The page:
Foreword Reviews

To Never Know

Clarion Rating: 3 out of 5

To Never Know is a novel of unrequited love that deals with issues of trauma in a very nuanced way.

To Never Know by Thomas Duffy is a dynamic tale of loss and hope in the wake of a national tragedy. Well-developed characters and a strong, plot-driven story make this novel of unrequited love very distinct.

Steven Lewis went to high school in New York City, where he met the love of his life, Kelly Brennan, but was never able to muster the courage to ask her out. As time passes and Steven’s life changes drastically, he holds on to the hope that he will one day see Kelly again. When he moves back to New York and meets Kelly’s mother, Emily, Steven’s plans are once again thwarted as he finds out Kelly has died. Dealing with the trauma of her death takes Steven on a journey of hope and redemption as he attempts to find a new life purpose.

When Steven is first introduced, he is irresponsible and generally apathetic to the events of his life. However, when he strikes out on his own, he is forced to grow up rather quickly as he learns that he must rely on only himself to make ends meet. Steven’s money problems seem very true to life as he attempts to find employment in an unstable job market and save money in one of the most expensive cities in the world. Additionally, learning about Kelly’s death shakes Steven to his core as he now must learn to let go of the past in order to move on with his life. It’s through these events that Steven matures into a more decisive and outspoken adult who is able to take control of his own destiny.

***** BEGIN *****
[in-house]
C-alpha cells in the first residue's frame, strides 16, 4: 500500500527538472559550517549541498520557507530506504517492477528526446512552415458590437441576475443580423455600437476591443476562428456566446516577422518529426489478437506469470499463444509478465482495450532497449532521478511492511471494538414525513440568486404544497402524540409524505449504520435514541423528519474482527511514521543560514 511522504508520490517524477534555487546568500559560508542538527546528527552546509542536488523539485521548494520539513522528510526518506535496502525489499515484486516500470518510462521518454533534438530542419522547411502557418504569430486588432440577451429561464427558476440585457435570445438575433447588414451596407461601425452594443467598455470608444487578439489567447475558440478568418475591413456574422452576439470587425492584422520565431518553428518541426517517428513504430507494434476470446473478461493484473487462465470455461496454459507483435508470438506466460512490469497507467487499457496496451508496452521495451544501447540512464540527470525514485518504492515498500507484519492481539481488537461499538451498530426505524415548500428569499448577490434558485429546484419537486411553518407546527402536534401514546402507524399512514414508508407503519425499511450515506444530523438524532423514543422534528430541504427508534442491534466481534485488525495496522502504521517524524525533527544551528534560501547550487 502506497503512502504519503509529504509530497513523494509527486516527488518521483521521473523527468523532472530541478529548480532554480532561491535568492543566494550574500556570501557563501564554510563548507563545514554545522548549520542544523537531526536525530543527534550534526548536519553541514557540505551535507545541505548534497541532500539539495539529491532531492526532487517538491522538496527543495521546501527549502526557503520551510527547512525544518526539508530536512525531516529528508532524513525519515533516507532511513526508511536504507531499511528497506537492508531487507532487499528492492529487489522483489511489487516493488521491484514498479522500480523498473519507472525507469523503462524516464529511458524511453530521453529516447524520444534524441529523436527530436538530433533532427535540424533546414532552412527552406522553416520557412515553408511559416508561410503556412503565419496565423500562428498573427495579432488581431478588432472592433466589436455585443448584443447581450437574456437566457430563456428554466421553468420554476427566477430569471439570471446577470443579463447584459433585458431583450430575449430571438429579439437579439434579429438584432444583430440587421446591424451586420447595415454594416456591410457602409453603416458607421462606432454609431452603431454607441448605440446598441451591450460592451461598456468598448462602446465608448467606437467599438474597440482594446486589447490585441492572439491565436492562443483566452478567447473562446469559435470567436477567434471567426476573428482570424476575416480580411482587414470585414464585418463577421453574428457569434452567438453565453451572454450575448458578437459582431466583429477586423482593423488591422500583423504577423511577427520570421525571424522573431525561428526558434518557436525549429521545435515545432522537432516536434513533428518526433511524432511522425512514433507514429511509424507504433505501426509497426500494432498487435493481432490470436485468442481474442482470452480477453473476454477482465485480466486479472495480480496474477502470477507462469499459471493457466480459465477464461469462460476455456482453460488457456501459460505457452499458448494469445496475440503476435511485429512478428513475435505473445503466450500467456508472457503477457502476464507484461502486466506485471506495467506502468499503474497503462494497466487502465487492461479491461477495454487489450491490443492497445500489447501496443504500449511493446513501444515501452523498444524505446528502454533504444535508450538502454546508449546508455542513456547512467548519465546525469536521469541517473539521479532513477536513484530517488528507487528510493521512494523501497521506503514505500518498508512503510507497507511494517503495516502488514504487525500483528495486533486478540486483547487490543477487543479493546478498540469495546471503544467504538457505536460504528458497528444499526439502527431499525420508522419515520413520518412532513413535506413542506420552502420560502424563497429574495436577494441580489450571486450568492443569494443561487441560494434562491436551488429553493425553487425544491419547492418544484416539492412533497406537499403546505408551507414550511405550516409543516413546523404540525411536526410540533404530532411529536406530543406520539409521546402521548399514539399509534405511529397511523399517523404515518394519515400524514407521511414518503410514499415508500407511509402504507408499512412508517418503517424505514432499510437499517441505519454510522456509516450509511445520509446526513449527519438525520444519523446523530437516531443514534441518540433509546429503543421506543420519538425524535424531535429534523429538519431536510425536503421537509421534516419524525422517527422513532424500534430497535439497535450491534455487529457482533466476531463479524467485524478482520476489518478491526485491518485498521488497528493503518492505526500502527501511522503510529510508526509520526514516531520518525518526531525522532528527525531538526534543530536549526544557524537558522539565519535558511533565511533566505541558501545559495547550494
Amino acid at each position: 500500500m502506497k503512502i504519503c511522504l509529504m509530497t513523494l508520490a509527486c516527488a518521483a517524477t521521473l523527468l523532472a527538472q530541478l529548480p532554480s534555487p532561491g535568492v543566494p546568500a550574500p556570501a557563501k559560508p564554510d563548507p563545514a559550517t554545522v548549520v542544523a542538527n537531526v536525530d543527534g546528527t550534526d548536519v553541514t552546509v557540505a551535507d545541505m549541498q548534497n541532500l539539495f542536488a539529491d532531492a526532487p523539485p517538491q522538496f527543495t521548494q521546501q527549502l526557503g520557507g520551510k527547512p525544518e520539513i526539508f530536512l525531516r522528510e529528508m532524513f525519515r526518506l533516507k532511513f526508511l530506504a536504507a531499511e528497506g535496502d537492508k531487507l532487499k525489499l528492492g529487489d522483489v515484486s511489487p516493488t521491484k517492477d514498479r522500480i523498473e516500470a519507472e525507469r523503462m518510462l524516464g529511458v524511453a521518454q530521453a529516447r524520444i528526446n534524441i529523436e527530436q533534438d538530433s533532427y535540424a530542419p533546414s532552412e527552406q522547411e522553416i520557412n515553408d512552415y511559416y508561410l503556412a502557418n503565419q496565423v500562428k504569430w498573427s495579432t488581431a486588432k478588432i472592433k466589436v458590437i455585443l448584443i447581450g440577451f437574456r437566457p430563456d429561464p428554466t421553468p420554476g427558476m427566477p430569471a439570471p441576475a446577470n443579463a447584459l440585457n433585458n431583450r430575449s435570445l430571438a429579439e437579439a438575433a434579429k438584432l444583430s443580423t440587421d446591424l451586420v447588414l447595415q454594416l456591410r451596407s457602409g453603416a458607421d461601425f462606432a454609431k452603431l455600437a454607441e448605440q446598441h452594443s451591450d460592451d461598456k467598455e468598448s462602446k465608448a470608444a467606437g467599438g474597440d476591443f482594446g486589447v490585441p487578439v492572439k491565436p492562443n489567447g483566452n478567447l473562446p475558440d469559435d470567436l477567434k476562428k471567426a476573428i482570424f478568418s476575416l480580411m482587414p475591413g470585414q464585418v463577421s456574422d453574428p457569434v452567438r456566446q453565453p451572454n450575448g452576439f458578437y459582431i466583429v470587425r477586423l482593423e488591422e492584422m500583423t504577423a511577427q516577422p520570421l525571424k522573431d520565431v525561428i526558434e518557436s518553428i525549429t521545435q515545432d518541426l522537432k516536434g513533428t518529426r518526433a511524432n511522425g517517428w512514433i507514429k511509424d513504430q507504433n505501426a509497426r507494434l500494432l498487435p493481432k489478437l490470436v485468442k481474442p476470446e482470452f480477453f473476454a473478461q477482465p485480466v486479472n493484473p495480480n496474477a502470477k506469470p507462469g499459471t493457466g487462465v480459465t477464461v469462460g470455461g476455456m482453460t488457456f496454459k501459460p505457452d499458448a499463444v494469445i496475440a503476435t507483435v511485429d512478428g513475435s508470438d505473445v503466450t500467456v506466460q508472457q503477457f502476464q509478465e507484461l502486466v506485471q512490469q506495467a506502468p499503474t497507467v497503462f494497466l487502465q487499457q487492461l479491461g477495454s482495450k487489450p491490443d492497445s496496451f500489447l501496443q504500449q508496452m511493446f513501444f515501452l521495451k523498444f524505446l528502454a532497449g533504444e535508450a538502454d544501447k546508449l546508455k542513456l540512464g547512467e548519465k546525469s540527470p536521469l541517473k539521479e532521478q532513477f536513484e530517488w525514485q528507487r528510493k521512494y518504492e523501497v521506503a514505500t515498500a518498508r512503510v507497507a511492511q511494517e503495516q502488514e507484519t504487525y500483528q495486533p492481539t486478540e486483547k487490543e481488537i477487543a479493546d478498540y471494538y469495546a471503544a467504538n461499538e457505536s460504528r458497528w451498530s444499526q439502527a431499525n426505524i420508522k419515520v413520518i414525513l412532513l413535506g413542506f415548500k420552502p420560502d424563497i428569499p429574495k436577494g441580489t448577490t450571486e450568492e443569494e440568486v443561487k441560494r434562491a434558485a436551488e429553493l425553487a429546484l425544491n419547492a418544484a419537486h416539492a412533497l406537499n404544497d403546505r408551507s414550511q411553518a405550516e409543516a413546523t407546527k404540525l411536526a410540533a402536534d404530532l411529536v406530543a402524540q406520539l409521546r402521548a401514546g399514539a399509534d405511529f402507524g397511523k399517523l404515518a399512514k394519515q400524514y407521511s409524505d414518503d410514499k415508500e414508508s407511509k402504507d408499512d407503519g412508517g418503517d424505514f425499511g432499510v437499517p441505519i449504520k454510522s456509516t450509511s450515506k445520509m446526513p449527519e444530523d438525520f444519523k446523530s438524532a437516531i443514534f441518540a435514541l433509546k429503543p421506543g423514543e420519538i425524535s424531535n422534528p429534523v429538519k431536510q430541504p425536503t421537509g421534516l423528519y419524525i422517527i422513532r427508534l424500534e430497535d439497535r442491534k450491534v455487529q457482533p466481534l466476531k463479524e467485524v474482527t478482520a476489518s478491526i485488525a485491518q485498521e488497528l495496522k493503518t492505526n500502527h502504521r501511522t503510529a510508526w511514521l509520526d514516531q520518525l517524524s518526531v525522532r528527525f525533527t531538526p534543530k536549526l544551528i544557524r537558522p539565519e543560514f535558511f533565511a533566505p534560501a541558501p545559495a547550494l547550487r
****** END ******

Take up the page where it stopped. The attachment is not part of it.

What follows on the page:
This story does an excellent job of portraying different types of response to trauma. Steven tends to seek others out when times are tough. He also internalizes his feelings, not openly talking about them unless prodded. In contrast, Emily has become a shut-in after her daughter’s death, not leaving her house and pushing away anyone who tries to make social contact.

Although the novel tells the physical location (cities or apartments), there is no description of what these spaces look like, skipping valuable opportunities for character development. The writing seems very mechanical and clinical. Events are described using very simple language, but with many superfluous details that detract from the overall narrative. However, in terms of pacing, the book’s plot-driven narrative makes it a quick read.

To Never Know is a novel of unrequited love that deals with issues of trauma in a very nuanced way.

Reviewed by Gregory A. Lowe

Disclosure: This article is not an endorsement, but a review. The publisher of this book provided free copies of the book and paid a small fee to have their book reviewed by a professional reviewer. Foreword Reviews and Clarion Reviews make no guarantee that the publisher will receive a positive review. Foreword Magazine, Inc. is disclosing this in accordance with the Federal Trade Commission’s 16 CFR, Part 255.

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